May 11, 1934: Paul Dean emerges with extra-inning win over Carl Hubbell and the defending world champion Giants

Two months after signing his first major-league contract with the St. Louis Cardinals, Paul Dean’s burgeoning career was at a crossroads. His big brother, Dizzy Dean, had taken it upon himself to serve as Paul’s spokesperson, telling anyone who would listen that his little brother was an even better pitcher than he was, and predictingContinue reading “May 11, 1934: Paul Dean emerges with extra-inning win over Carl Hubbell and the defending world champion Giants”

May 5, 1935: Dizzy Dean faces Babe Ruth

In many ways, the 1934 season marked the passing of a torch. Babe Ruth, the premier slugger of his era, played his final season with the New York Yankees. As Ruth’s career was winding down, young Dizzy Dean vaulted to the national spotlight. As the Oklahoma farmboy led the Gashouse Gang to the World SeriesContinue reading “May 5, 1935: Dizzy Dean faces Babe Ruth”

What I’m Reading: “Dizzy and the Gashouse Gang” by Doug Feldmann

Doug Feldmann has become one of my favorite sources for well-researched books about the most fascinating teams in Cardinals history, so it’s no surprise that I enjoyed his 2000 book, Dizzy and the Gashouse Gang, about the 1934 St. Louis Cardinals. This particular team provides plenty of fodder for a writer like Feldmann, and heContinue reading “What I’m Reading: “Dizzy and the Gashouse Gang” by Doug Feldmann”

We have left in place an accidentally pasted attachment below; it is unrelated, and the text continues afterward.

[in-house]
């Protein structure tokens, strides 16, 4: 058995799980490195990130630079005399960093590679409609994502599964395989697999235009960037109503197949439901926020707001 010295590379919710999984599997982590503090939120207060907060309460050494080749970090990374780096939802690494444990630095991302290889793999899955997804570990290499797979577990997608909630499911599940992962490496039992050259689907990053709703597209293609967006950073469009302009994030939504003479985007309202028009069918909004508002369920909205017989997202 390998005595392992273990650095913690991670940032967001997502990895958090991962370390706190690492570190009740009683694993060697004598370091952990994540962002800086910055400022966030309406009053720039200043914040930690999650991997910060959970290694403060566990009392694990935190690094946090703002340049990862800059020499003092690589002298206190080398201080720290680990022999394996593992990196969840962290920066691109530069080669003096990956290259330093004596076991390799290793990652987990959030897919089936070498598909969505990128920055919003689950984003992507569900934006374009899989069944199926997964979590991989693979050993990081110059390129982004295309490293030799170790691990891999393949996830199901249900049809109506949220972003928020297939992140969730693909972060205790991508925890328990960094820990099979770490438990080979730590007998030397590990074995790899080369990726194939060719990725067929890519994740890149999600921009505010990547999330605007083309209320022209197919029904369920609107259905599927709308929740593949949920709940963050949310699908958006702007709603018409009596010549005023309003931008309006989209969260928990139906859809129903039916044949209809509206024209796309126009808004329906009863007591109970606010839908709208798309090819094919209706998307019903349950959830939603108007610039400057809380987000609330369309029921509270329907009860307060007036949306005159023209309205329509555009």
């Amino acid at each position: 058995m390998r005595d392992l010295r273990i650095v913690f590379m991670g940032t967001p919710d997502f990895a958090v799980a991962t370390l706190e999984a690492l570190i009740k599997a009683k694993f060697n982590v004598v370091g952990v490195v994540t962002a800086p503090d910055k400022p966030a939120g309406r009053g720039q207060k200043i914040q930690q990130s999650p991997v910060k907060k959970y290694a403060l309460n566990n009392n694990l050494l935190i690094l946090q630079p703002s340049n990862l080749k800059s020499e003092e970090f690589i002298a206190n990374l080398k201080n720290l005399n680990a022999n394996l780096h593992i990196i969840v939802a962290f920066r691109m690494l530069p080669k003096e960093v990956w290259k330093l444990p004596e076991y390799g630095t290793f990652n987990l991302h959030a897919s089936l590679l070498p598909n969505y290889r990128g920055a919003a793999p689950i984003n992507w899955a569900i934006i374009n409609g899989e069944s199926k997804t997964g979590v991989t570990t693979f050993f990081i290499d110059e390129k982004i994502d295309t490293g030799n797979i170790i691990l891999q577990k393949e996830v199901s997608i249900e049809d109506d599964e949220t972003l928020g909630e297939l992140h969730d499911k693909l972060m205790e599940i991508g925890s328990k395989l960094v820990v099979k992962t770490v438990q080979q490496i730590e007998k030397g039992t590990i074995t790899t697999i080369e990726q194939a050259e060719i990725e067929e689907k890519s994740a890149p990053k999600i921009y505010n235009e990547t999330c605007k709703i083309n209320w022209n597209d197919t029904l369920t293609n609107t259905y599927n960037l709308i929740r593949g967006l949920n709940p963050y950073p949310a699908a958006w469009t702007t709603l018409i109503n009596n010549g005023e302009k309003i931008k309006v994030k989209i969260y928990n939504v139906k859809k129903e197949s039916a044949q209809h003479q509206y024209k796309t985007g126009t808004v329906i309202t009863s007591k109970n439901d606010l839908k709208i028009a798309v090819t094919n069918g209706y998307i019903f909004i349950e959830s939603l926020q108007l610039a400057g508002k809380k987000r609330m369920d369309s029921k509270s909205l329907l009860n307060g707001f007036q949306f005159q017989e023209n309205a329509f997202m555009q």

September 28, 1930: Dizzy Dean makes his major-league debut

With the National League championship wrapped up and a berth to the World Series guaranteed, the St. Louis Cardinals used their regular-season finale to get their first glimpse of 20-year-old Jay Hanna Dean – more commonly known as Dizzy Dean. One year prior, Dean had been pitching while stationed with the U.S. Army at FortContinue reading “September 28, 1930: Dizzy Dean makes his major-league debut”

September 21, 1934: Hours after his brother throws a three-hit shutout, Paul Dean throws the second no-hitter in Cardinals history

After watching Dizzy Dean spin a three-hit shutout and Paul Dean throw the second no-hitter in St. Louis Cardinals history, Brooklyn Times-Union sportswriter Bill McCullough was moved to poetry with his lede in the next day’s paper: You may sing the praises of Mickey Cochrane’s Tigers and the glory of the Giants from the housetops.Continue reading “September 21, 1934: Hours after his brother throws a three-hit shutout, Paul Dean throws the second no-hitter in Cardinals history”